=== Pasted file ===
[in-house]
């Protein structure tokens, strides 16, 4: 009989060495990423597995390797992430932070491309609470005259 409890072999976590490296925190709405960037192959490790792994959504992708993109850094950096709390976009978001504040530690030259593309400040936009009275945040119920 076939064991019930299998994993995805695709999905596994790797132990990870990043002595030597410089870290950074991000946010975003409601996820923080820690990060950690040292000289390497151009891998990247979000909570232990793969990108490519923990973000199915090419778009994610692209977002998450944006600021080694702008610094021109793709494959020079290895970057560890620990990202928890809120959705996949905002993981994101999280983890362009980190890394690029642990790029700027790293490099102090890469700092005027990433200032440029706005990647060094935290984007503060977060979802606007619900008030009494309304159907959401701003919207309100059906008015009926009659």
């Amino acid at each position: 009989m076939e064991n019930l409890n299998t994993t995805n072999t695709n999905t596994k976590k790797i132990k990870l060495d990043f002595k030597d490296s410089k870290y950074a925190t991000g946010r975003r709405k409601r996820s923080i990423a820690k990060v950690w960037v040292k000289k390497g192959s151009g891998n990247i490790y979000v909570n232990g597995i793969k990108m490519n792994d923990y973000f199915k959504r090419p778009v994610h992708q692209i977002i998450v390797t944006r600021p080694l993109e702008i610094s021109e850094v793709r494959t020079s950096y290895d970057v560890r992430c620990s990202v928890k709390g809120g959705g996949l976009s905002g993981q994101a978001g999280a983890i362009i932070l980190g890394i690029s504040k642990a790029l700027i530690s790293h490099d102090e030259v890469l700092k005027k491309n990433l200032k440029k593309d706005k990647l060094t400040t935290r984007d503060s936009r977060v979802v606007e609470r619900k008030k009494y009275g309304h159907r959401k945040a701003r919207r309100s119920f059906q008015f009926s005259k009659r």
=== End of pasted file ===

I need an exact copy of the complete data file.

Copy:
[in-house]
């Protein structure tokens, strides 16, 4: 009989060495990423597995390797992430932070491309609470005259 409890072999976590490296925190709405960037192959490790792994959504992708993109850094950096709390976009978001504040530690030259593309400040936009009275945040119920 076939064991019930299998994993995805695709999905596994790797132990990870990043002595030597410089870290950074991000946010975003409601996820923080820690990060950690040292000289390497151009891998990247979000909570232990793969990108490519923990973000199915090419778009994610692209977002998450944006600021080694702008610094021109793709494959020079290895970057560890620990990202928890809120959705996949905002993981994101999280983890362009980190890394690029642990790029700027790293490099102090890469700092005027990433200032440029706005990647060094935290984007503060977060979802606007619900008030009494309304159907959401701003919207309100059906008015009926009659």
């Amino acid at each position: 009989m076939e064991n019930l409890n299998t994993t995805n072999t695709n999905t596994k976590k790797i132990k990870l060495d990043f002595k030597d490296s410089k870290y950074a925190t991000g946010r975003r709405k409601r996820s923080i990423a820690k990060v950690w960037v040292k000289k390497g192959s151009g891998n990247i490790y979000v909570n232990g597995i793969k990108m490519n792994d923990y973000f199915k959504r090419p778009v994610h992708q692209i977002i998450v390797t944006r600021p080694l993109e702008i610094s021109e850094v793709r494959t020079s950096y290895d970057v560890r992430c620990s990202v928890k709390g809120g959705g996949l976009s905002g993981q994101a978001g999280a983890i362009i932070l980190g890394i690029s504040k642990a790029l700027i530690s790293h490099d102090e030259v890469l700092k005027k491309n990433l200032k440029k593309d706005k990647l060094t400040t935290r984007d503060s936009r977060v979802v606007e609470r619900k008030k009494y009275g309304h159907r959401k945040a701003r919207r309100s119920f059906q008015f009926s005259k009659r």